(NC) Being screening-savvy saves you time, as July and August are the busiest time of year at Canadian airports, with more than 10 million passengers expected this summer.
Most air travellers know there are rules about what they can and can’t bring in their carry-on baggage. Some of the rules are obvious — no knives, weapons or explosives — but those around liquids, gels and aerosols can be trickier.
“One of the biggest hold-ups at our security checkpoints is having too many liquids, aerosols and gels,” explains Mathieu Larocque, who works for the Canadian Air Transport Security Authority. “These substances have to be in containers of 100 millilitres or less, placed in a one-litre resealable plastic bag and removed from your carry-on bag for inspection. Larger containers and overstuffed plastic bags won’t fly.”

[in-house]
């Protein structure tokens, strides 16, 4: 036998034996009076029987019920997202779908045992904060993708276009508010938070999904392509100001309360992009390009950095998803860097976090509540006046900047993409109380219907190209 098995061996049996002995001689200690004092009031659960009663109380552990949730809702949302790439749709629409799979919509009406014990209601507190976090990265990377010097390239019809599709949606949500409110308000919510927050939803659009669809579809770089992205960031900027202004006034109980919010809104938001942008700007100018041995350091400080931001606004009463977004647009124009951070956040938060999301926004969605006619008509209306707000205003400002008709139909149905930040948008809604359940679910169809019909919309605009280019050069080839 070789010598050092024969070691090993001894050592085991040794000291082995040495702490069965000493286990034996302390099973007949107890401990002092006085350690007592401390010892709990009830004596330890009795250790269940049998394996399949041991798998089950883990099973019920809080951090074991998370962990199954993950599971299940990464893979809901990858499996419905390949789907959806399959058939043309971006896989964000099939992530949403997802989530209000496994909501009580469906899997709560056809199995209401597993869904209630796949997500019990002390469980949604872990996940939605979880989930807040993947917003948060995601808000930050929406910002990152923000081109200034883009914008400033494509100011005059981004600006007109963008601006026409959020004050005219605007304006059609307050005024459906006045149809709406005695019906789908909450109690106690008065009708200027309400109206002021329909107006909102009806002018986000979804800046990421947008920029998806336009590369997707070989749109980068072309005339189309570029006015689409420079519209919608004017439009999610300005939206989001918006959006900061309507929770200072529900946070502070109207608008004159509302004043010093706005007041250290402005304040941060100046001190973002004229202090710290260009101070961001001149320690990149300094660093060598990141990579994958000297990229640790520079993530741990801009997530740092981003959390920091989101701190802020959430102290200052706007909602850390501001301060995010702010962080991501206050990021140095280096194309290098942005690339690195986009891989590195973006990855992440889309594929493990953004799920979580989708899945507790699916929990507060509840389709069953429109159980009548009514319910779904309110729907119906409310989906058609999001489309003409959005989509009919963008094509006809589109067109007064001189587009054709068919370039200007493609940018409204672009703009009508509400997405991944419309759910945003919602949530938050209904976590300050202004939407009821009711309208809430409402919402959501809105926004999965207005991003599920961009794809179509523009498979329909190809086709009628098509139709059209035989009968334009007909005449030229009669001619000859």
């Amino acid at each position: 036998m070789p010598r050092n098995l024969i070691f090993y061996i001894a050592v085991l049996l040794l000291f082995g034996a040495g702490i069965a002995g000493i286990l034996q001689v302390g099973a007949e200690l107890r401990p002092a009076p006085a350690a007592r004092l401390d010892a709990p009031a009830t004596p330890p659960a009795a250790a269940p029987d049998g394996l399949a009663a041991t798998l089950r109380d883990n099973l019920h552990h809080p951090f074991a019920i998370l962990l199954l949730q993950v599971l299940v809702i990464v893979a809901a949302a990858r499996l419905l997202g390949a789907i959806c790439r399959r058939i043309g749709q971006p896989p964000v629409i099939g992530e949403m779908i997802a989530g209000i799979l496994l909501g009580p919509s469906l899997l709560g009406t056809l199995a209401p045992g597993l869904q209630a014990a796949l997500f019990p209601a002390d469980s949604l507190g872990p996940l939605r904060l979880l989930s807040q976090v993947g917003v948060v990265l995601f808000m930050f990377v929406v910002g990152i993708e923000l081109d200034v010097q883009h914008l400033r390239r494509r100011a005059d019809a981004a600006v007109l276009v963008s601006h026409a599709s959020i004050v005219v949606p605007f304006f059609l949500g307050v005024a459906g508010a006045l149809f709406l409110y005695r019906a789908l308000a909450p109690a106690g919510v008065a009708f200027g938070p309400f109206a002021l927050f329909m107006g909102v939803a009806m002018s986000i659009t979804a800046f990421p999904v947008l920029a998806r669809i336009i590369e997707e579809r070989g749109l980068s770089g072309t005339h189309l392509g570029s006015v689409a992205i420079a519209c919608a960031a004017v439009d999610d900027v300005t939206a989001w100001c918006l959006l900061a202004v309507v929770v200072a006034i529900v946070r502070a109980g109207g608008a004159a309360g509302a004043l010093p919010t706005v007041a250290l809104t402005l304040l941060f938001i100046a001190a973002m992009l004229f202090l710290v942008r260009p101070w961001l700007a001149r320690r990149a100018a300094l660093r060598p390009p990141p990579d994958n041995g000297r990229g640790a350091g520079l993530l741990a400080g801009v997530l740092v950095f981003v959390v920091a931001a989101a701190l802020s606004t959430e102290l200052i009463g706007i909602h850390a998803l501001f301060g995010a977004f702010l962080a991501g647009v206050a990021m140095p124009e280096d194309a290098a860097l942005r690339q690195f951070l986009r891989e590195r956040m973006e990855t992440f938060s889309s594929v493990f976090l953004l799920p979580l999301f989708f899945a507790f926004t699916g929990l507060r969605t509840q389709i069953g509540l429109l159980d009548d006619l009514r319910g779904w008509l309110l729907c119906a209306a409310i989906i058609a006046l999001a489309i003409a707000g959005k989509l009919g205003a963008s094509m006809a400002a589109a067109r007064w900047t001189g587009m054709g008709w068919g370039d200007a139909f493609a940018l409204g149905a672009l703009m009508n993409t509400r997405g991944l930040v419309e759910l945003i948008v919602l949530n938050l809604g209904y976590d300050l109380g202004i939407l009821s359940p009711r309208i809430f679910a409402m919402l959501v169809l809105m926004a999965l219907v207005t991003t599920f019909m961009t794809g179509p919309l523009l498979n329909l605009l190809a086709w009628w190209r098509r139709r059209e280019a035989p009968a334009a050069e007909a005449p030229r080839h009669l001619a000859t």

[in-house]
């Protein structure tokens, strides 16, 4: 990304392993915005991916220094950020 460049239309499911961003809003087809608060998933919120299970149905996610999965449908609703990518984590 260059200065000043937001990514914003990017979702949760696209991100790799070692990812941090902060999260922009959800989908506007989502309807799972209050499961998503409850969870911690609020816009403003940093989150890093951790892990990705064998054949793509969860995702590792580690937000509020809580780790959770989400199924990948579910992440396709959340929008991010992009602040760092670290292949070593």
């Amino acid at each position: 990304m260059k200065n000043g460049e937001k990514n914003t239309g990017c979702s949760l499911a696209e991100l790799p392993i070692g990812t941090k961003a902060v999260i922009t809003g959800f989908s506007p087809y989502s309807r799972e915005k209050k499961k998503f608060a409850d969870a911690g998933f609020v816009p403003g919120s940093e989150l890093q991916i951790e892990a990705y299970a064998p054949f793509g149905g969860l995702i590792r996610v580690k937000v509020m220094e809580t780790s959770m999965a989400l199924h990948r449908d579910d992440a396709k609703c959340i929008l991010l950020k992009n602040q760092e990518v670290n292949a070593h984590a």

However, there are some important exceptions. Both prescribed and over-the-counter medications can be in larger quantities, but they should be left in the original manufacturer’s packaging or with pharmaceutical labels intact so they can be easily identified.
Liquids for children under two years old, such as breast milk, baby food, formula and juice, can also be in larger quantities. In all cases, the containers should be taken out of the carry-on bag and ready to present to the screening officer for inspection.
You can check CATSA’s website or mobile app for more information.